Martinez played his entire career in Seattle. He was the face of that franchise as many players came and left through the years. In a career spanning from 1987-2004, he had 2247 hits, 514 doubles, 309 home runs, 1261 RBI, and a .312/.418/.515 slash line. He is one of two eligible players with a slash line over .300/.400/.500 not in the Hall of Fame, the other being . He had a WAR of 65.6, 44.4 of which came when he was primarily only playing on one side of the ball.
A lot of people do not agree with the DH rule. Unfortunately for them, it has been in the game since 1973 and is not going anywhere. Martinez did not invent the DH rule; he simply put his head down and became arguably the best to ever play the position. He needs to be in the Hall.
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- (Fansided MLB Editorial Director) on :
Let us look at the numbers posted in his career, and who these numbers surpass. Trammell’s 63.7 WAR is better than the career mark posted by Hall of Famers , and . His 111 wRC+ is only one point below . His .130 isolated slugging is identical to ‘s career marks. All of those players are already in the Hall of Fame, so why not Alan Trammell?
A player who spent all twenty years with the Tigers, Trammell posted a career .285/.352/.415 batting line, hitting 185 home runs while stealing 236 bases. He was a six-time All-Star, a three-time Sliver Slugger award winner, won four Gold Glove awards and finished in the top ten in the MVP vote three times. He was an excellent offensive player at a time when shortstops weren’t expected to hit, while still playing excellent defense.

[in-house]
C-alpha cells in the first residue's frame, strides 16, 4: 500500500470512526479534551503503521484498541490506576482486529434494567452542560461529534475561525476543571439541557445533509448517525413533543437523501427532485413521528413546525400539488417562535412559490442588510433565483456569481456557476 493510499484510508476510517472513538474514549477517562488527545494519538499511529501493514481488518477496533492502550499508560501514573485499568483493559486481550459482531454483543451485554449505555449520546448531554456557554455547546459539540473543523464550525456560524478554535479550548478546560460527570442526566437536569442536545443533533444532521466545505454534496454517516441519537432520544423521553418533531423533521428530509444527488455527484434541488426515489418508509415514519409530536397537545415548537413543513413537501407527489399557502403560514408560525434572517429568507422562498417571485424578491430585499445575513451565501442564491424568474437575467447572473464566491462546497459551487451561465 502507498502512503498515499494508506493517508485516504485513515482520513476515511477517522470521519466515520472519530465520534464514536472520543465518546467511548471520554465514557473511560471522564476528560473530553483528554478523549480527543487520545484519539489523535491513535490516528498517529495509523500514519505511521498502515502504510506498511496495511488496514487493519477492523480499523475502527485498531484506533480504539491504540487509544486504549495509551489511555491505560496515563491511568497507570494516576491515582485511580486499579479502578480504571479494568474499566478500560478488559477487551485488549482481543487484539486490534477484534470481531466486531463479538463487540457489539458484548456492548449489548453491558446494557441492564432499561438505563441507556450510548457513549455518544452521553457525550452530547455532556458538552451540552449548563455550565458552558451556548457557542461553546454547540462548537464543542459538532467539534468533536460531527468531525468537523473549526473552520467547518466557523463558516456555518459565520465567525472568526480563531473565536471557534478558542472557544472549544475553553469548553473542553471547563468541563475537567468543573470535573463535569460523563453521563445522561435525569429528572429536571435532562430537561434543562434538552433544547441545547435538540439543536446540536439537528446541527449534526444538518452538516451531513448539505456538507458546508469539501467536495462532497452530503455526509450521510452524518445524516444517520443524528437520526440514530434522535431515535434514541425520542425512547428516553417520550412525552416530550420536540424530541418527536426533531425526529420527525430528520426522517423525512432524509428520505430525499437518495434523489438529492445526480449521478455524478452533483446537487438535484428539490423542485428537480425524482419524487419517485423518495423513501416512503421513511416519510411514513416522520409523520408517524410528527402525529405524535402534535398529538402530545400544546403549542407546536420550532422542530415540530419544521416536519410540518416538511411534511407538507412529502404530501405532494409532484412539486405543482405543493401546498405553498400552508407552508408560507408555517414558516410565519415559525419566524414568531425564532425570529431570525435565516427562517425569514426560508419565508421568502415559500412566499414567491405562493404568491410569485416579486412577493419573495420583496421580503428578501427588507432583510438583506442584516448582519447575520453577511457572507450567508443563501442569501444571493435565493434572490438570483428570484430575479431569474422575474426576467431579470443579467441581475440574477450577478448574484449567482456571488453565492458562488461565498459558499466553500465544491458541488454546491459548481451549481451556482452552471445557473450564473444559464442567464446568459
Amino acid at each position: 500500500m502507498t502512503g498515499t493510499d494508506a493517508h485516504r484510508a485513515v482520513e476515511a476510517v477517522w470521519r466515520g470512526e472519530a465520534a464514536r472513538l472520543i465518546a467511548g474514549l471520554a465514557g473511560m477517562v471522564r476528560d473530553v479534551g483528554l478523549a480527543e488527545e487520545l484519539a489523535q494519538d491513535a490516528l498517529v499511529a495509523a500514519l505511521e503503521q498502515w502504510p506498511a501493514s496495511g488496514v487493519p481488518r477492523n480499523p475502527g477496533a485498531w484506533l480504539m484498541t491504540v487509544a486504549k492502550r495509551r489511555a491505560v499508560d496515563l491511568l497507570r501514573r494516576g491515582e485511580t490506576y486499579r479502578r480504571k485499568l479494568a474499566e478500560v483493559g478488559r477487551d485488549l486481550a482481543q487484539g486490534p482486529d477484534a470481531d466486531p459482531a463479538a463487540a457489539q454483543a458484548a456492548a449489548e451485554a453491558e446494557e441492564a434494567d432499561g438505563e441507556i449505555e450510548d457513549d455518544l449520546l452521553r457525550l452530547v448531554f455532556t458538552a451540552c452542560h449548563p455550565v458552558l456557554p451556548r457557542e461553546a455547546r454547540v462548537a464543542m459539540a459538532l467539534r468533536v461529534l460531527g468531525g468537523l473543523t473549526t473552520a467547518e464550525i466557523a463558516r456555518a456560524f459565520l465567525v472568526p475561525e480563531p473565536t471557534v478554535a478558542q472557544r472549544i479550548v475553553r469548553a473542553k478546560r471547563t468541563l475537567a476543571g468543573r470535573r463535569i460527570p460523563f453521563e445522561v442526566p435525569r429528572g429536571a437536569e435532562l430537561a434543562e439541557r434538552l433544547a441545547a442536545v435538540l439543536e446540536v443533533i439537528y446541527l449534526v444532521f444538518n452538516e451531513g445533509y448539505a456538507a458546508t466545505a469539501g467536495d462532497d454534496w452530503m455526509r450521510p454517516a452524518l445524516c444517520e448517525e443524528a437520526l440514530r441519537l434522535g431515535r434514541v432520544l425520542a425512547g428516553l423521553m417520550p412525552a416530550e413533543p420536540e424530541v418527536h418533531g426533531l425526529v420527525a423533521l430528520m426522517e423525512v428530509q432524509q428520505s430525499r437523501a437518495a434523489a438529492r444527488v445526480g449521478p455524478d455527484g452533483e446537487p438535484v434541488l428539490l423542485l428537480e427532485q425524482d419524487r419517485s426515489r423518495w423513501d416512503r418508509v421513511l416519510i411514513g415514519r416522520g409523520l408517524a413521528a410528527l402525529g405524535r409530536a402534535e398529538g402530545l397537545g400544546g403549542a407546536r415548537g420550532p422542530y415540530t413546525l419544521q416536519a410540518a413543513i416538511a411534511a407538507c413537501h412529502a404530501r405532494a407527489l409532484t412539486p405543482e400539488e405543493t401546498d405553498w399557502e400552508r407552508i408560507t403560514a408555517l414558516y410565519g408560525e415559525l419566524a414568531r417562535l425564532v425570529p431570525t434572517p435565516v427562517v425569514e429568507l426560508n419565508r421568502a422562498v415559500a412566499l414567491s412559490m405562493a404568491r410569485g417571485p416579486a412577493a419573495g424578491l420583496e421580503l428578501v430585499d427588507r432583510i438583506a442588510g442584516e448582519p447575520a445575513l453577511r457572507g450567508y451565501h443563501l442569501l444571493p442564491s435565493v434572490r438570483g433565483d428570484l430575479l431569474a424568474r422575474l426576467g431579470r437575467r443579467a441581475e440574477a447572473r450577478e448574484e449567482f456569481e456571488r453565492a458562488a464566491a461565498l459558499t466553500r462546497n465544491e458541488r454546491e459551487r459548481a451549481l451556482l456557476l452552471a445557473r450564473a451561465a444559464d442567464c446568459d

Alan Trammell should be in the Hall of Fame. he certainly has my vote.
- Wayne Cavadi (Co-editor, Grading On The Curve/Senior Writer) on :
was nothing flashy or fancy in an era of some of the best home run hitters in history. He was as consistent as they come, and no matter what league or what side of the country he was playing on, you know what you were going to get from the Crime Dog. Steady, smooth play with the ability to win games with a single swing of the bat.
McGriff fell 7 home runs short of the 500 Home Run Club, which would gave surely gained him admittance into the hallowed walls of Cooperstown. Crime Dog was a perennial powerhouse. He has the unique honor of leading both the American League (36 in 1989 for the Blue Jays) and National League (35 in 1992 for the Padres) in home runs. He bashed 30 home runs with 5 different teams, a feat accomplished only by fellow Hall of Fame ballot hopeful, . McGriff was the man, and he has an All Star Game MVP to show for it. If you want further proof of how important Fred McGriff was, think about this. He was the clean-up hitter for the only Atlanta Braves team to win a World Series title in their history.
- Ricky Keeler (Co-editor, District On Deck/Senior Writer) on :
While Yankees’ fans will probably chant “Who’s Your Daddy” at Martinez’s induction speech, there is no doubt that Martinez deserves to be elected into the Hall. Pedro won 219 games during his 18-year career, but Yankees fans know firsthand the dominance he had in Boston. Over his seven years with the Red Sox, he went 117-37 with a 2.52 ERA.